Using Technological Interface in Vocational Education for Women in India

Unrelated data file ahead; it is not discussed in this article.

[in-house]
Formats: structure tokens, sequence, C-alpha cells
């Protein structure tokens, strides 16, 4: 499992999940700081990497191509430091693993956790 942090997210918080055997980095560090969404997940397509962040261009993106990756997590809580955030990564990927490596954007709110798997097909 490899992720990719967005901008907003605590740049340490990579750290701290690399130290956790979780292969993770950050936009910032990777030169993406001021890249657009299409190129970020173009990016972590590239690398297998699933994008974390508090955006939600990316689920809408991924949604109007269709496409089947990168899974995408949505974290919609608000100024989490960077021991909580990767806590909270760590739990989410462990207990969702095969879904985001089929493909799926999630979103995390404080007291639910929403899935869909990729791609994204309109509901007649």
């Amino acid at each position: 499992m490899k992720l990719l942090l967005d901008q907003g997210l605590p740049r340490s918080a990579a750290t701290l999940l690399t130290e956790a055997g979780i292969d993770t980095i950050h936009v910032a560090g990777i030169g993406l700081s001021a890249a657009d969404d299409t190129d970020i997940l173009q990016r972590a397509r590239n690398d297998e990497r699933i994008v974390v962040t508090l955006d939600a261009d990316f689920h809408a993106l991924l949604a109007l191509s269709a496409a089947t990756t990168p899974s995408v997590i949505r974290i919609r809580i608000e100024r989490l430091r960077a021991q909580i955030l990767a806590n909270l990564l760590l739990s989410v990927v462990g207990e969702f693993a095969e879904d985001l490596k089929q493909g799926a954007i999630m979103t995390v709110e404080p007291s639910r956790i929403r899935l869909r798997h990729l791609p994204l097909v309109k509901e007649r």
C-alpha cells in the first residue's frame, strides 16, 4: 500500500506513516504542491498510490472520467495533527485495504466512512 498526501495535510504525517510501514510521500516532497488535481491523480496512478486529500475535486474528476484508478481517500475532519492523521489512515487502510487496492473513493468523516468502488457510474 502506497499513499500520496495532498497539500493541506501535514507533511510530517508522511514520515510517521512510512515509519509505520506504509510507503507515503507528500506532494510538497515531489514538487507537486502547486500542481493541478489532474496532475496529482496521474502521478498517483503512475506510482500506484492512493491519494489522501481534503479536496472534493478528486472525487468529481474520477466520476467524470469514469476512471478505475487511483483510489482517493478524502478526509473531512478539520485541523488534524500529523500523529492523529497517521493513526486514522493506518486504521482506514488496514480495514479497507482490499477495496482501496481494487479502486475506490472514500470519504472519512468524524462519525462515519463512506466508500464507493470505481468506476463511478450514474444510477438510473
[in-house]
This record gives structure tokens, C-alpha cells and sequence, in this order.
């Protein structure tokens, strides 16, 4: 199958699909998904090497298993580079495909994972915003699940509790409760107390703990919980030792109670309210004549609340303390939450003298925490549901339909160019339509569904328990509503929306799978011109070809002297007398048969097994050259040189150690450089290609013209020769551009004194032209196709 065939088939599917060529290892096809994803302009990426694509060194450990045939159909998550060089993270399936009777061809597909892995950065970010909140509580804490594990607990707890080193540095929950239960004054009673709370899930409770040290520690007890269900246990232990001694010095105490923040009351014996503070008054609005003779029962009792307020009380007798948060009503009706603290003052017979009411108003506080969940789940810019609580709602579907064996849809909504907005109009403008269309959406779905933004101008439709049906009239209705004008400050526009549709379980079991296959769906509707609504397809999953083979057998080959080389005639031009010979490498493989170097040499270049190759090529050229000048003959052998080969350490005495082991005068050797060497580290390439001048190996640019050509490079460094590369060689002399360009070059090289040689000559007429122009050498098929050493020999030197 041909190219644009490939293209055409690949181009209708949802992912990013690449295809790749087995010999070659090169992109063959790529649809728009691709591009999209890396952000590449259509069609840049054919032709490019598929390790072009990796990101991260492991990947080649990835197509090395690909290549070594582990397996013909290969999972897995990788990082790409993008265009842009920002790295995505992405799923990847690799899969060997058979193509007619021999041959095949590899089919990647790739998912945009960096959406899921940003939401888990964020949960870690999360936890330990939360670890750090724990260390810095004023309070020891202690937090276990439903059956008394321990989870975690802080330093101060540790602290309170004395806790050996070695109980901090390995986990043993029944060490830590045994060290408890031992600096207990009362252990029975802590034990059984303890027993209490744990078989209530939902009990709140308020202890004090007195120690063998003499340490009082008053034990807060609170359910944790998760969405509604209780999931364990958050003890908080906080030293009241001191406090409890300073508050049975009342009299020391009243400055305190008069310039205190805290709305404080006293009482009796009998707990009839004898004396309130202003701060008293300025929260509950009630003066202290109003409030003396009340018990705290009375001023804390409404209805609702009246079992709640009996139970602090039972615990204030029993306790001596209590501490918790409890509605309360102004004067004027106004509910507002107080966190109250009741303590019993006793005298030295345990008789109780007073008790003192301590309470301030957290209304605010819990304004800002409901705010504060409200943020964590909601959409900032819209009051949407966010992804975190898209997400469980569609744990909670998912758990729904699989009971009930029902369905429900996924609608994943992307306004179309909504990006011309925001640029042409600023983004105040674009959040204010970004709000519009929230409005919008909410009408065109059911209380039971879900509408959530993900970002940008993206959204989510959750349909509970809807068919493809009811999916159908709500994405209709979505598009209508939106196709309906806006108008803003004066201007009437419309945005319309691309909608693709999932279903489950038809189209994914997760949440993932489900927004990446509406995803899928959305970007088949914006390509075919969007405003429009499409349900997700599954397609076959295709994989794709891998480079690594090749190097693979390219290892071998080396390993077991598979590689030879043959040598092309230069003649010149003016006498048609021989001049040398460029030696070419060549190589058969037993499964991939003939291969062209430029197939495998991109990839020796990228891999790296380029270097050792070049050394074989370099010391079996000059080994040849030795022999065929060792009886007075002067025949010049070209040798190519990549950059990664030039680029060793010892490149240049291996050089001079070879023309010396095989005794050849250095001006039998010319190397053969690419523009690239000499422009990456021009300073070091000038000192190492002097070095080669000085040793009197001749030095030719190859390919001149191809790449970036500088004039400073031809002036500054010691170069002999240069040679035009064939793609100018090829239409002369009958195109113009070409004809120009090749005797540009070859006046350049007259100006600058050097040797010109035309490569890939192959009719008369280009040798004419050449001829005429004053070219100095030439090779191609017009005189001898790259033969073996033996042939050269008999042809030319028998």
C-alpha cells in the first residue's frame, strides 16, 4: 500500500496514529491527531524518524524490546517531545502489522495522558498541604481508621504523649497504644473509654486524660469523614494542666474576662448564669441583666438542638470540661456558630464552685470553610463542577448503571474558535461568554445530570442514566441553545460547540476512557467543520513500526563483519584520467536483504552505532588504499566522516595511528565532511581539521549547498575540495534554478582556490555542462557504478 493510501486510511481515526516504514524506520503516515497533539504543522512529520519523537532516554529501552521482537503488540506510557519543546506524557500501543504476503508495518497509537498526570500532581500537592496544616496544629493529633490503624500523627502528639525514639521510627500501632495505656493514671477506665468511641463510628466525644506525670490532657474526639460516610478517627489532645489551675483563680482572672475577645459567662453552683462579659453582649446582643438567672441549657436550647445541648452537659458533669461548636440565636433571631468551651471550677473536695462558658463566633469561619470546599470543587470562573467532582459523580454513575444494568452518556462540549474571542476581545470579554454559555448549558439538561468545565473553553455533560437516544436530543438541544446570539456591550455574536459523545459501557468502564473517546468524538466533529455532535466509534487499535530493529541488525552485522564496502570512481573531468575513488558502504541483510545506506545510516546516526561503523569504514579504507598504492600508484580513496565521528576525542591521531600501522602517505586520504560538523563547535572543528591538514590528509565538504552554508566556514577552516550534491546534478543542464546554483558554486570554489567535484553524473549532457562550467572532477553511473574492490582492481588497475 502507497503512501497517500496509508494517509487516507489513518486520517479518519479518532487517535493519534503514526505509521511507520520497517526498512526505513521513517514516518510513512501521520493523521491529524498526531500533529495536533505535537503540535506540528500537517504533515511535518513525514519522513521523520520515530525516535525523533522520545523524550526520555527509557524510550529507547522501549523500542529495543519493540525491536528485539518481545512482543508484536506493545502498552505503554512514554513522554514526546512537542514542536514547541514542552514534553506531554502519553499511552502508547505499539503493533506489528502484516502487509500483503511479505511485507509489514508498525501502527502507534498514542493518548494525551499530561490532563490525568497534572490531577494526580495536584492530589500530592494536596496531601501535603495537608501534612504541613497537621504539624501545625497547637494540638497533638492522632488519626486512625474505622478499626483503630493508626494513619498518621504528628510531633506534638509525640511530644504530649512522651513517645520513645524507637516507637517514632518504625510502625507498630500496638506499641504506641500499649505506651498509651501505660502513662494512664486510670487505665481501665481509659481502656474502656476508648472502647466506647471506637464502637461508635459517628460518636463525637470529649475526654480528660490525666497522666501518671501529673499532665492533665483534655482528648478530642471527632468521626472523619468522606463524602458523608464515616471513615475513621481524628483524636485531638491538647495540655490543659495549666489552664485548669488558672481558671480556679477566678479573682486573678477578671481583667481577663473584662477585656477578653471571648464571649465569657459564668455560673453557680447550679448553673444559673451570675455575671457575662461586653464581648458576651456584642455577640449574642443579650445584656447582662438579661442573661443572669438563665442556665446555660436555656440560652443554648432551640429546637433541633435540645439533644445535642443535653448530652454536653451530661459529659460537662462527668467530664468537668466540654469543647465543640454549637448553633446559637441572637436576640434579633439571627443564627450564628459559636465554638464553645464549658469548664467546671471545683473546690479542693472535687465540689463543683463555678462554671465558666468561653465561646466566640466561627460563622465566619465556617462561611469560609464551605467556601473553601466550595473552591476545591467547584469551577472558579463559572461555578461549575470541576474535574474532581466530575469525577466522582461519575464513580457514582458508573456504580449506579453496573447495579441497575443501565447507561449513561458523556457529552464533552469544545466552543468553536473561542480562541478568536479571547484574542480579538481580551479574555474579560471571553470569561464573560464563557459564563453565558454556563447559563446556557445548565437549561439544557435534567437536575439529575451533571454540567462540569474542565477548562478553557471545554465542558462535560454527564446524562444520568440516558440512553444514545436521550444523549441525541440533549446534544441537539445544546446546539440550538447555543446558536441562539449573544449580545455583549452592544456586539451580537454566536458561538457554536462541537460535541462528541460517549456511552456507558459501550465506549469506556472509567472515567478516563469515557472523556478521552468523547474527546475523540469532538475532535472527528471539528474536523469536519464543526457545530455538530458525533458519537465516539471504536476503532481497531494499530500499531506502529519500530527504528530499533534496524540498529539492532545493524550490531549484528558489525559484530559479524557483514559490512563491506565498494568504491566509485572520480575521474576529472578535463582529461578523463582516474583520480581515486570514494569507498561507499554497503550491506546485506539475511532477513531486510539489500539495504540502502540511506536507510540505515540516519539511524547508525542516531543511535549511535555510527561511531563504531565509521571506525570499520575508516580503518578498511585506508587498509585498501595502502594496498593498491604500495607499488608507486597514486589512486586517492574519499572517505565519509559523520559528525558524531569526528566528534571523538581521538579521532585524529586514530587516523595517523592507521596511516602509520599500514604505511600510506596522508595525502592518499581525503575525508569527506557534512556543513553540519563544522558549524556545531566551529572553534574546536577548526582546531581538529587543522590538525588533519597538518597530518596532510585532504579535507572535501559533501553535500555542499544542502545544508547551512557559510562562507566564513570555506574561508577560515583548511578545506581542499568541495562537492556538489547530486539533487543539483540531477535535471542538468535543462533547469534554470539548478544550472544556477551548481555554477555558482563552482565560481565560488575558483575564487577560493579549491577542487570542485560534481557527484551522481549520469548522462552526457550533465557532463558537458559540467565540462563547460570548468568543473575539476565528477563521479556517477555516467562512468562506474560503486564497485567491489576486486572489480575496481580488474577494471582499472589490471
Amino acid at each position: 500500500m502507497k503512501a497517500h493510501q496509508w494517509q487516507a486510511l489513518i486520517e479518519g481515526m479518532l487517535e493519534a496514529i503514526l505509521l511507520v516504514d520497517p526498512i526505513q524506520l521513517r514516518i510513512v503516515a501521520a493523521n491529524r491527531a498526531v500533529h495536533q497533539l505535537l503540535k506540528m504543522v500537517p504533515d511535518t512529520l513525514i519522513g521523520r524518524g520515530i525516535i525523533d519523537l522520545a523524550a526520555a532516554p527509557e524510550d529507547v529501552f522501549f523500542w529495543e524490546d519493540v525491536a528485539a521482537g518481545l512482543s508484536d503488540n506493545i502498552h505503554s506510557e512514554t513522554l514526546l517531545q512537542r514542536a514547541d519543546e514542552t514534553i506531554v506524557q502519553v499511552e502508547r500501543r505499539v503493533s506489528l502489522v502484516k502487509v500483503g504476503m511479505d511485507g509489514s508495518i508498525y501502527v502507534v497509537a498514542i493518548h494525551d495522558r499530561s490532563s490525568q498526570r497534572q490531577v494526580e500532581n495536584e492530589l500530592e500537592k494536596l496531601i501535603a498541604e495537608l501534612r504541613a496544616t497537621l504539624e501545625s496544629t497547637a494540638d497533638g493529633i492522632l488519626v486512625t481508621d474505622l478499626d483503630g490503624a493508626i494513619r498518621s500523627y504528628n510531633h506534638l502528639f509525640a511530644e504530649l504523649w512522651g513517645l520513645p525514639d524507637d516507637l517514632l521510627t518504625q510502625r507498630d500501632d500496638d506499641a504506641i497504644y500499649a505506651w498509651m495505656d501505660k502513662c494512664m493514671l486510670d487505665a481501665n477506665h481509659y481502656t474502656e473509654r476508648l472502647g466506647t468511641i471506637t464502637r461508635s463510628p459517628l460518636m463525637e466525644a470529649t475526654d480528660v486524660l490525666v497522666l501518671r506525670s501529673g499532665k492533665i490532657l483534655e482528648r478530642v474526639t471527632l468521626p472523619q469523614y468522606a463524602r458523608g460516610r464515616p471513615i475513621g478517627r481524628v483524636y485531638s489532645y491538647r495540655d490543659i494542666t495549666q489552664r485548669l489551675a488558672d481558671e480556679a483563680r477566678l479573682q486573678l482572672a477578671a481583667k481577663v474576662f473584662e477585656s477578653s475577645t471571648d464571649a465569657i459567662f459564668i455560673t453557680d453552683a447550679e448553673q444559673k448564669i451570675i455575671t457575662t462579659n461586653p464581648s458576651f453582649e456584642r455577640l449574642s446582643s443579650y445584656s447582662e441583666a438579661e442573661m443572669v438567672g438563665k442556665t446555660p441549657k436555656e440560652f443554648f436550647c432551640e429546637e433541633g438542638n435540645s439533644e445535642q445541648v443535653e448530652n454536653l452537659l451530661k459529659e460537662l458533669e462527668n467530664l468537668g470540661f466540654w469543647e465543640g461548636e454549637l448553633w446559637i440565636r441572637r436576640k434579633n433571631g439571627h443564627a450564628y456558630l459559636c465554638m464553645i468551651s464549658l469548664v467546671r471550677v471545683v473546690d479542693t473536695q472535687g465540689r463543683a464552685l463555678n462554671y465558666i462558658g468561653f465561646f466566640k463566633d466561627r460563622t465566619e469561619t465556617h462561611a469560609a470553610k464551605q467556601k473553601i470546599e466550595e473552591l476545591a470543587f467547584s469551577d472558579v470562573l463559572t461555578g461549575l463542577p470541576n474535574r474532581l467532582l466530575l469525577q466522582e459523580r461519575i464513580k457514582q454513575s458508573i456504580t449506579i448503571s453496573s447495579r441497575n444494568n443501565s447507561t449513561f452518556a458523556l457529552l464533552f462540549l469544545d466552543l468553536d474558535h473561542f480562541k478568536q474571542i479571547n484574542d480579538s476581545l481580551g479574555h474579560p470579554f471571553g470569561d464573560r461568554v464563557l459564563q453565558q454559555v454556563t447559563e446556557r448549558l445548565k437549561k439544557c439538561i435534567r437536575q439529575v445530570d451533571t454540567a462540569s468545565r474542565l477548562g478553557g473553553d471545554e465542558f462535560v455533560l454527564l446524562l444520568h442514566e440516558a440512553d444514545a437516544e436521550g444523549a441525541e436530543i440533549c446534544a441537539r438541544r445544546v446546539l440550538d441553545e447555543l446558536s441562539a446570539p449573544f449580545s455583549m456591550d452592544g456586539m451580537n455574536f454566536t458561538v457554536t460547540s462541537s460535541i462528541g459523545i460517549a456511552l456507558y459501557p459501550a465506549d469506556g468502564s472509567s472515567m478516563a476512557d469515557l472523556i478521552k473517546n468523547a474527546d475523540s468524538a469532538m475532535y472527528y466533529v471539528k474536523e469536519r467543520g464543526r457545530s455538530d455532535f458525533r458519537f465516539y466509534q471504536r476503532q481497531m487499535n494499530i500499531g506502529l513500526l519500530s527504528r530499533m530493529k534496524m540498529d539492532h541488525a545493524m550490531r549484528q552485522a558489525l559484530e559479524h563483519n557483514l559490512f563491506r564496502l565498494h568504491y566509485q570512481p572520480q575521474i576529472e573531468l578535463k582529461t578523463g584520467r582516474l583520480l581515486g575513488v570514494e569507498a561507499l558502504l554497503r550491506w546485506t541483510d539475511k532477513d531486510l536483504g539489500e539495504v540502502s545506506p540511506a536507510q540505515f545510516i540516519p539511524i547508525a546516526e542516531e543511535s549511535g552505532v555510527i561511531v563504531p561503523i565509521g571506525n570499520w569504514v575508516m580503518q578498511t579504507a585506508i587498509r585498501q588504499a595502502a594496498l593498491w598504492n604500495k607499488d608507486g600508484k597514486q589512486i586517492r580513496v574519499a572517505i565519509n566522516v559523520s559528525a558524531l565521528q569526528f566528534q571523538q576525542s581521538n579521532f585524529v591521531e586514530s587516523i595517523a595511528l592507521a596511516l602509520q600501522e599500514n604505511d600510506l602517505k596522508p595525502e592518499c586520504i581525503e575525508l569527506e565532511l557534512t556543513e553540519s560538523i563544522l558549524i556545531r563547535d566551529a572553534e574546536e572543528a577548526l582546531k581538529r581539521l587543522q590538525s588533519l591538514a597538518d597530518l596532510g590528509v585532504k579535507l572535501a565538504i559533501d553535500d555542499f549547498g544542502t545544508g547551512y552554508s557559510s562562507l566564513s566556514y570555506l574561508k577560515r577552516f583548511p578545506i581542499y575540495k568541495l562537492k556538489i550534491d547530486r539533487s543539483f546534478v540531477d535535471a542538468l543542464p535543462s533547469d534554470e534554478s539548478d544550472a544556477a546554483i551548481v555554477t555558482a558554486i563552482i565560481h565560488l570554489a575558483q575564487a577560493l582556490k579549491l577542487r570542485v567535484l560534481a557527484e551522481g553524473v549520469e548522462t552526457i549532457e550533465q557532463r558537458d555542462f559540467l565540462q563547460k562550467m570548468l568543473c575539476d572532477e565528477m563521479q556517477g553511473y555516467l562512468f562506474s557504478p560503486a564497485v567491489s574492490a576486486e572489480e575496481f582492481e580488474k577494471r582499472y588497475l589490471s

Skills and knowledge are the engines of economic growth and social development of any country. Countries with higher and better levels of knowledge and skills respond more effectively and promptly to challenges and opportunities of globalisation. India is in transition to a knowledge based economy and its competitive edge will be determined by the abilities of its people to create, share and use knowledge more effectively. This transition will require India to develop workers into knowledge workers who will be more flexible, analytical, adaptable and multi skilled. In the new knowledge economy the skill sets will include professional, managerial, operational, behavioural, inter personal and inter functional skills. To achieve this goals, India needs flexible education and training system that will provide the foundation for learning, secondary and tertiary education and to develop required competencies as means of achieving lifelong learning (Goel, 2009). It is further substantiated by the Human Resource Development Minister, Govt. of India, Mr. Kapil Sibal, according to him, in the next 10 years developed nations would turn to India for a young workforce. According to 2009 estimates only 5.3% of India's population is older than 65, and 63% are aged between 15 and 65 comprising the country's working population. In contrast, populations in many developed countries are ageing, and the proportion of their workforce to the retired is decreasing - largely a consequence of declining birth rates and improving health care. The US Census Bureau has projected the European Union will see a 14% decrease in its workforce by 2030 (Mishra, 2010).
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